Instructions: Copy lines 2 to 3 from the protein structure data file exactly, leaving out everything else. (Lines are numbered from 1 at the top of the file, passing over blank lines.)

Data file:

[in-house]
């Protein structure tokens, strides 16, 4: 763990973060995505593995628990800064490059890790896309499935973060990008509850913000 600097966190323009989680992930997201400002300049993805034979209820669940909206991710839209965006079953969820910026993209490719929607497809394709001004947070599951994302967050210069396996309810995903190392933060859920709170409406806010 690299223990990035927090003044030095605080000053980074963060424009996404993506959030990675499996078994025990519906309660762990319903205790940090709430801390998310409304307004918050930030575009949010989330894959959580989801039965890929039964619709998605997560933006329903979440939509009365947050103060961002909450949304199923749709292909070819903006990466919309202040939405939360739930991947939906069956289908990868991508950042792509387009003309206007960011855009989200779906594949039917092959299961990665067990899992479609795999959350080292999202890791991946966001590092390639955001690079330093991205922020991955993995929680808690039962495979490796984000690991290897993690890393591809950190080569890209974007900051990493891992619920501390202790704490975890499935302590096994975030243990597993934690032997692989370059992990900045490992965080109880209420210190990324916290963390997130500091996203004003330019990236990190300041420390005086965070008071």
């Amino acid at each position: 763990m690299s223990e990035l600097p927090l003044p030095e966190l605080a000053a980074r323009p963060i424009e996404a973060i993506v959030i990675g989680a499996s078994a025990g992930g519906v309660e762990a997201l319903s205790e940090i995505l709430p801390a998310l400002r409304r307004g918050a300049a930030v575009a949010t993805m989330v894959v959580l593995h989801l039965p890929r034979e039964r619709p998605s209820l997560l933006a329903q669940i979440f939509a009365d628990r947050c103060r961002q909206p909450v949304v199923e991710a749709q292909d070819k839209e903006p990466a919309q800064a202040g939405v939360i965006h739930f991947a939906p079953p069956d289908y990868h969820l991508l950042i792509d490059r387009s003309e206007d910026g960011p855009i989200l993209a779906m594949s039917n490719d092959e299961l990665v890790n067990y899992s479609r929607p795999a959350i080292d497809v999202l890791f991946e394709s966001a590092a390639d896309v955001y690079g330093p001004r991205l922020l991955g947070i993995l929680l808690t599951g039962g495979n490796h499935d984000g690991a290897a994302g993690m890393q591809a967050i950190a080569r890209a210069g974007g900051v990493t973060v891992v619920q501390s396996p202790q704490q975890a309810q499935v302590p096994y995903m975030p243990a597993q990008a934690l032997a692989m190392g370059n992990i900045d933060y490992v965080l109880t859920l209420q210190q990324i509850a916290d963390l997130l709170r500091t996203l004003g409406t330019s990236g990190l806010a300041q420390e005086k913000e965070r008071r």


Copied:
């Protein structure tokens, strides 16, 4: 763990973060995505593995628990800064490059890790896309499935973060990008509850913000 600097966190323009989680992930997201400002300049993805034979209820669940909206991710839209965006079953969820910026993209490719929607497809394709001004947070599951994302967050210069396996309810995903190392933060859920709170409406806010 690299223990990035927090003044030095605080000053980074963060424009996404993506959030990675499996078994025990519906309660762990319903205790940090709430801390998310409304307004918050930030575009949010989330894959959580989801039965890929039964619709998605997560933006329903979440939509009365947050103060961002909450949304199923749709292909070819903006990466919309202040939405939360739930991947939906069956289908990868991508950042792509387009003309206007960011855009989200779906594949039917092959299961990665067990899992479609795999959350080292999202890791991946966001590092390639955001690079330093991205922020991955993995929680808690039962495979490796984000690991290897993690890393591809950190080569890209974007900051990493891992619920501390202790704490975890499935302590096994975030243990597993934690032997692989370059992990900045490992965080109880209420210190990324916290963390997130500091996203004003330019990236990190300041420390005086965070008071």
């Amino acid at each position: 763990m690299s223990e990035l600097p927090l003044p030095e966190l605080a000053a980074r323009p963060i424009e996404a973060i993506v959030i990675g989680a499996s078994a025990g992930g519906v309660e762990a997201l319903s205790e940090i995505l709430p801390a998310l400002r409304r307004g918050a300049a930030v575009a949010t993805m989330v894959v959580l593995h989801l039965p890929r034979e039964r619709p998605s209820l997560l933006a329903q669940i979440f939509a009365d628990r947050c103060r961002q909206p909450v949304v199923e991710a749709q292909d070819k839209e903006p990466a919309q800064a202040g939405v939360i965006h739930f991947a939906p079953p069956d289908y990868h969820l991508l950042i792509d490059r387009s003309e206007d910026g960011p855009i989200l993209a779906m594949s039917n490719d092959e299961l990665v890790n067990y899992s479609r929607p795999a959350i080292d497809v999202l890791f991946e394709s966001a590092a390639d896309v955001y690079g330093p001004r991205l922020l991955g947070i993995l929680l808690t599951g039962g495979n490796h499935d984000g690991a290897a994302g993690m890393q591809a967050i950190a080569r890209a210069g974007g900051v990493t973060v891992v619920q501390s396996p202790q704490q975890a309810q499935v302590p096994y995903m975030p243990a597993q990008a934690l032997a692989m190392g370059n992990i900045d933060y490992v965080l109880t859920l209420q210190q990324i509850a916290d963390l997130l709170r500091t996203l004003g409406t330019s990236g990190l806010a300041q420390e005086k913000e965070r008071r």